Tidy, well-mowed lawns of bluegrass are the norm in the Quad-City region, but some landscapers/gardeners are suggesting different approaches that are more environmentally friendly and that they find more appealing, not just for their looks but also for the wildlife they attract.

One of these "shrinking lawn" advocates is Evelyn Hadden, a Plymouth, Minn., gardener and writer who will bring her message to Muscatine, Iowa, on Saturday, March 19.

She will be the keynote speaker at the "Art of Gardening" seminar sponsored by Iowa State University/Muscatine County Extension and Muscatine Community College.

Knowing that husband-wife homeowners often disagree on the idea of reducing the lawn, Hadden will offer some "less-controversial" ways to begin, such as turning a slope over to groundcover or other perennials. This has the added bonus of eliminating mowing where it can be dangerous.

Another idea is to convert an area that is cut off from the bulk of your lawn by a sidewalk, fence or driveway.

"It's easier to agree on when it's limited in size, when it's a fragment you can do in a weekend," Hadden said. "And a little place like that can make a big impact on your yard, making it a real place, not just an area where the eye moves past."

Still another idea is to build a rain garden, a landscape feature that has received a lot of attention in the Quad-Cities as a way to beautify the landscape while reducing water runoff (thereby reducing erosion downstream) and infiltrating water into the ground where it can be filtered and cleaned. In this way you are replacing your grass with a planting that provides a service.

Another "service" planting is an herb garden. "Think of the cost savings," Hadden said. "One little sprig of something in the grocery store might cost as much as one plant. But with that one plant, you eat all season."

Reducing one's lawn is environmentally friendly because lawns - if you want them to look good - generally require fertilizer (for growth), herbicides (to keep down broadleaf weeds such dandelions), insecticides (do you have grubs?) water (to keep the bluegrass growing when it's dry) and mowing, which usually means the burning of fossil fuel and contributes to pollution.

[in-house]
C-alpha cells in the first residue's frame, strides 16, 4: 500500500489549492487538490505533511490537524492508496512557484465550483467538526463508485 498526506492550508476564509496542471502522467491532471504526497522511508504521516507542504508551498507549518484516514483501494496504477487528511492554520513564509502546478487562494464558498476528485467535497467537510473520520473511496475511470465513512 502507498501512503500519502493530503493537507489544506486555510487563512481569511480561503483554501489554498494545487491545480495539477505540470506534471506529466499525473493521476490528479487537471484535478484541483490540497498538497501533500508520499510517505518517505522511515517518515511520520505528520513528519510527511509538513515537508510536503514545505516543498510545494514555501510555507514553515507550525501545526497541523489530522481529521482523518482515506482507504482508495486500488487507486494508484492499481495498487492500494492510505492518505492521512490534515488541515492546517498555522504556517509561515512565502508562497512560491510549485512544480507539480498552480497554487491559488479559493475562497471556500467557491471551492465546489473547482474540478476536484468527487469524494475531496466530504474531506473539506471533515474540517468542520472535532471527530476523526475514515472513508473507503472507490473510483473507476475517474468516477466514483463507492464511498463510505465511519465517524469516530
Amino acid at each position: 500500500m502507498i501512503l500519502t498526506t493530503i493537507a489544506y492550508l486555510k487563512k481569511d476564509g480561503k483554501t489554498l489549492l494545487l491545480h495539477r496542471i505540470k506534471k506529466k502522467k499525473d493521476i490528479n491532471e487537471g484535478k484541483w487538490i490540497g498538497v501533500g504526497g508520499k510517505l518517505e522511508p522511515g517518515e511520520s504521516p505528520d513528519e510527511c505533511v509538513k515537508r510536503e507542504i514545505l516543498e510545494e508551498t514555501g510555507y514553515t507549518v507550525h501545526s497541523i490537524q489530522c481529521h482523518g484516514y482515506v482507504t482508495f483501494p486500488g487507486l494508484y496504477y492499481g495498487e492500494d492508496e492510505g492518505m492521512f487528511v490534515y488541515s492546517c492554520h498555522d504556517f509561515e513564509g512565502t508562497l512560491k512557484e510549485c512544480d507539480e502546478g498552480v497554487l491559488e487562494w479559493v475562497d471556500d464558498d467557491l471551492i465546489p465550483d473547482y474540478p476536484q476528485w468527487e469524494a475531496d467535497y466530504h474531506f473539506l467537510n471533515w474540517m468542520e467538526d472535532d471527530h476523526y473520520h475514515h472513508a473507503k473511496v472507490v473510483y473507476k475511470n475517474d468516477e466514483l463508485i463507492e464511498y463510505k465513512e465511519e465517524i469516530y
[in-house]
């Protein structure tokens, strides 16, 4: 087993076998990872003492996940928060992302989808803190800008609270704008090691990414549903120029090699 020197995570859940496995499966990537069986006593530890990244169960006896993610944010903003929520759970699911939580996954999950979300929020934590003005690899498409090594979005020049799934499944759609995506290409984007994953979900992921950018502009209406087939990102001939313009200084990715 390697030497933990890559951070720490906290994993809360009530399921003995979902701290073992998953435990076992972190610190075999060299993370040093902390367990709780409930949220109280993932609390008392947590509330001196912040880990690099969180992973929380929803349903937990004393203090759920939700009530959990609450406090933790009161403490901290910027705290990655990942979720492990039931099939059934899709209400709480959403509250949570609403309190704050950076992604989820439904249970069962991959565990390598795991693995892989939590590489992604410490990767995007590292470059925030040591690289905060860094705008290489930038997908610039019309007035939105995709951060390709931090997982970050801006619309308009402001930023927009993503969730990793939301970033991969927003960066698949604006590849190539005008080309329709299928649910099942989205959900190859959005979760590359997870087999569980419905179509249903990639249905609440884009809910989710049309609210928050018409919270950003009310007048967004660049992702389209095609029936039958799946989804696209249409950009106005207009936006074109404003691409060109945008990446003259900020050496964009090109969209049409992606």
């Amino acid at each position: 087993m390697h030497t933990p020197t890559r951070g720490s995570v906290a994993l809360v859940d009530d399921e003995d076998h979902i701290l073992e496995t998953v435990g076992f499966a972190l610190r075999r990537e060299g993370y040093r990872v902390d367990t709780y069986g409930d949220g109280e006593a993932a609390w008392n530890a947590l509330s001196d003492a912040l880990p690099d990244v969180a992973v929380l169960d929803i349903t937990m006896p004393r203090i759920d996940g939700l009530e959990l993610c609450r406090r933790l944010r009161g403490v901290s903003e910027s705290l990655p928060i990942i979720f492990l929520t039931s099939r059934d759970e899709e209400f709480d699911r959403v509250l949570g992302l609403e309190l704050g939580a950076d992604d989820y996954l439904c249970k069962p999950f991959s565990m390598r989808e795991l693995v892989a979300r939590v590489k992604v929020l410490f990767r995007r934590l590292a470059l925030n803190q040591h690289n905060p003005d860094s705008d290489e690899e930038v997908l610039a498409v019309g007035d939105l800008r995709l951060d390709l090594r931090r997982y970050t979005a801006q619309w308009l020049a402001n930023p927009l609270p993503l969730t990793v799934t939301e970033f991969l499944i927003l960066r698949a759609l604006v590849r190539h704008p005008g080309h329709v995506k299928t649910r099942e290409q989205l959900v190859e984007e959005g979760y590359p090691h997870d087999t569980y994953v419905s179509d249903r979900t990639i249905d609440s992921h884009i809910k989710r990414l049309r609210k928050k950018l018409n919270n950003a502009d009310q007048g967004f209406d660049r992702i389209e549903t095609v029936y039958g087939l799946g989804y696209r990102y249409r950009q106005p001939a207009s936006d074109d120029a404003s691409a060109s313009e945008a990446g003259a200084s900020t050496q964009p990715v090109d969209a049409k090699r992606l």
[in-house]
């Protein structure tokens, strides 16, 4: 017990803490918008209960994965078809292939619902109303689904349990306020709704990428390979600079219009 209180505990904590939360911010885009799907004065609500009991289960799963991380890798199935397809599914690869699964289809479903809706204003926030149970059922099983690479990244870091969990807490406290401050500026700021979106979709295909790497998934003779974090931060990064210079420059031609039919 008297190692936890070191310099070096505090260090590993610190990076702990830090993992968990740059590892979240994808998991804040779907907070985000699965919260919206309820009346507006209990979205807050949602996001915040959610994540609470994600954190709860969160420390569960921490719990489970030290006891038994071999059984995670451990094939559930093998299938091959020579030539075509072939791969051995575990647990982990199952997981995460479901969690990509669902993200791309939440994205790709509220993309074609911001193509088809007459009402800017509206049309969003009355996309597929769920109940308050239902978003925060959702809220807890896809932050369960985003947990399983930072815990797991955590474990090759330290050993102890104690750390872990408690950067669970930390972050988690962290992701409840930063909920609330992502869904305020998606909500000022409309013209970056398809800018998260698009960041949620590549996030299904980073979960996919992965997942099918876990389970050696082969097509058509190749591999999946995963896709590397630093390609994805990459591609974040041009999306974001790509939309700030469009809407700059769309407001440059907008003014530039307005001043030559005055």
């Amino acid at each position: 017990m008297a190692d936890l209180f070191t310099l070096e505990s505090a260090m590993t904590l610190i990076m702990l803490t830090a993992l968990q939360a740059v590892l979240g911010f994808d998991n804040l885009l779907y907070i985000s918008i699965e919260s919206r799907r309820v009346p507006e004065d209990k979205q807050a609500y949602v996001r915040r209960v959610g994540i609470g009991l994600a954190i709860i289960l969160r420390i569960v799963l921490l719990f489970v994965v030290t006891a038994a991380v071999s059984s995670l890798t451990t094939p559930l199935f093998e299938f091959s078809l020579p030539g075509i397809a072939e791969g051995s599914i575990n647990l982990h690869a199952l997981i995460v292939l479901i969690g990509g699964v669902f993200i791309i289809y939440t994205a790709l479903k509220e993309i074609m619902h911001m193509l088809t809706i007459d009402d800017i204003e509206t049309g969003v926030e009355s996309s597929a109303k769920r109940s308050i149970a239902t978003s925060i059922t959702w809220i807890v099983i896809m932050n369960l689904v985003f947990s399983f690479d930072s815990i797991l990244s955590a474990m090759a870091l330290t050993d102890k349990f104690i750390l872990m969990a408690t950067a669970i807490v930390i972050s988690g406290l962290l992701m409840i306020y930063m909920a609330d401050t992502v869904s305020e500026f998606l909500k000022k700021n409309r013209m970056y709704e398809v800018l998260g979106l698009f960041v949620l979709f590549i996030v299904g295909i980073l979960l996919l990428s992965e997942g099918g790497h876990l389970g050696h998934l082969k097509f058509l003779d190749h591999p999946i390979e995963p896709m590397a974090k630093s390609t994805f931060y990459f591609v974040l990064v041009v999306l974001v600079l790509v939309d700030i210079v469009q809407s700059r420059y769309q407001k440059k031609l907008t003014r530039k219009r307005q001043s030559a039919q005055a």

The inputs (fertilizer, herbicides and insecticides) require energy to make and transport, and they introduce chemicals into the environment, often making their way into streams through runoff.

"Every little yard really does make a difference," Hadden said of trying to be more environmentally friendly and creating habitat.

Diverse plantings are fun, satisfying

But there are other advantages besides reducing your environmental footprint.

By planting something other than grass, you get away from a monoculture and into a rich mix that makes for a more interesting landscape while offering sustenance for wildlife such as birds, butterflies, insects, squirrels and rabbits.

And for people like Hadden, that is extremely satisfying. It is also the reason she gardens.

She realizes her message probably doesn't resonate with homeowners who simply want something "nice-looking" around their houses, and she knows that the sometimes-tangled look of her plantings is an acquired taste.

But she thinks the "less lawn" time has come, both in the back yard, where people usually begin the conversion, as well as in the front yard.

"I think this is a huge trend, a big cultural shift we're experiencing in the way people think about their landscapes," she said. "I see it all across the country. It's really becoming way more diverse. It is a shift in our aesthetics."

She likens the non-lawn look to a person you don't know very well, but the more you get to know the person, the more you come to appreciate and like them.

Another point she wants to make is that working with a more diverse landscape is "really fun."

"Gardening is fun, and diversity is really interesting," she said. "People have a natural affinity for plants and animals, and it (diverse landscaping) does draw you there and adds to your quality of life."

How it's playing in Muscatine

Jo Ann Christofferson, a Muscatine County Master Gardener who suggested Hadden as a speaker, has put some of the "less lawn" ideas into practice in her own yard.

This past fall, she began the installation of three different areas, one with daylilies, another with birch trees and another with stands of ornamental grasses, accented with an old pull-behind horse plow.

Converting from grass to other plantings takes time and does mean work because you first have to kill the grass. Christofferson began with an application of the herbicide Roundup (active ingredient glyphosate), and then she set down old newspapers and mulch as an extra precaution.

Her experience is that dandelions and other broadleaf weeds can sometimes peek through, even after using Roundup.